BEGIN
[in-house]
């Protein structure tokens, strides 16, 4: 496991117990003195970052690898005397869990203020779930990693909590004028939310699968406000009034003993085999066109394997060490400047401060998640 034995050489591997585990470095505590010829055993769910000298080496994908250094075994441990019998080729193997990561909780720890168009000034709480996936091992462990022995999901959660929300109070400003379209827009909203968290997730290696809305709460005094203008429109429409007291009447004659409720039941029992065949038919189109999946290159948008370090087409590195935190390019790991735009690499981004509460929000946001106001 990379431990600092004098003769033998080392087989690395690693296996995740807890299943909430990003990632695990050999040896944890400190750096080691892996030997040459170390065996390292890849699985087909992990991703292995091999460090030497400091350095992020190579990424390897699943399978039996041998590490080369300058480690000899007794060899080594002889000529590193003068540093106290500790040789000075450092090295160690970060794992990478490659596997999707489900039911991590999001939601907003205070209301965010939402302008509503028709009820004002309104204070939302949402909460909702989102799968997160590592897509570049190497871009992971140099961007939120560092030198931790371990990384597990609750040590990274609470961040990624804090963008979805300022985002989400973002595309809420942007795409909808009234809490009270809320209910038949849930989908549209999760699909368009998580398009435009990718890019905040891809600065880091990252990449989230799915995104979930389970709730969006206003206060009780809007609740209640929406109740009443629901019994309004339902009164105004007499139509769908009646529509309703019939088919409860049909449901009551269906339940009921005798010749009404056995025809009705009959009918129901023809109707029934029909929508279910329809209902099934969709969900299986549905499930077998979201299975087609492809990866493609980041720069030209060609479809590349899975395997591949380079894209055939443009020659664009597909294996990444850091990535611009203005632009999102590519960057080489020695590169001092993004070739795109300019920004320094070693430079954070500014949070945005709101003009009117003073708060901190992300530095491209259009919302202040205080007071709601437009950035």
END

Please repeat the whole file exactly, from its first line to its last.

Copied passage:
[in-house]
């Protein structure tokens, strides 16, 4: 496991117990003195970052690898005397869990203020779930990693909590004028939310699968406000009034003993085999066109394997060490400047401060998640 034995050489591997585990470095505590010829055993769910000298080496994908250094075994441990019998080729193997990561909780720890168009000034709480996936091992462990022995999901959660929300109070400003379209827009909203968290997730290696809305709460005094203008429109429409007291009447004659409720039941029992065949038919189109999946290159948008370090087409590195935190390019790991735009690499981004509460929000946001106001 990379431990600092004098003769033998080392087989690395690693296996995740807890299943909430990003990632695990050999040896944890400190750096080691892996030997040459170390065996390292890849699985087909992990991703292995091999460090030497400091350095992020190579990424390897699943399978039996041998590490080369300058480690000899007794060899080594002889000529590193003068540093106290500790040789000075450092090295160690970060794992990478490659596997999707489900039911991590999001939601907003205070209301965010939402302008509503028709009820004002309104204070939302949402909460909702989102799968997160590592897509570049190497871009992971140099961007939120560092030198931790371990990384597990609750040590990274609470961040990624804090963008979805300022985002989400973002595309809420942007795409909808009234809490009270809320209910038949849930989908549209999760699909368009998580398009435009990718890019905040891809600065880091990252990449989230799915995104979930389970709730969006206003206060009780809007609740209640929406109740009443629901019994309004339902009164105004007499139509769908009646529509309703019939088919409860049909449901009551269906339940009921005798010749009404056995025809009705009959009918129901023809109707029934029909929508279910329809209902099934969709969900299986549905499930077998979201299975087609492809990866493609980041720069030209060609479809590349899975395997591949380079894209055939443009020659664009597909294996990444850091990535611009203005632009999102590519960057080489020695590169001092993004070739795109300019920004320094070693430079954070500014949070945005709101003009009117003073708060901190992300530095491209259009919302202040205080007071709601437009950035």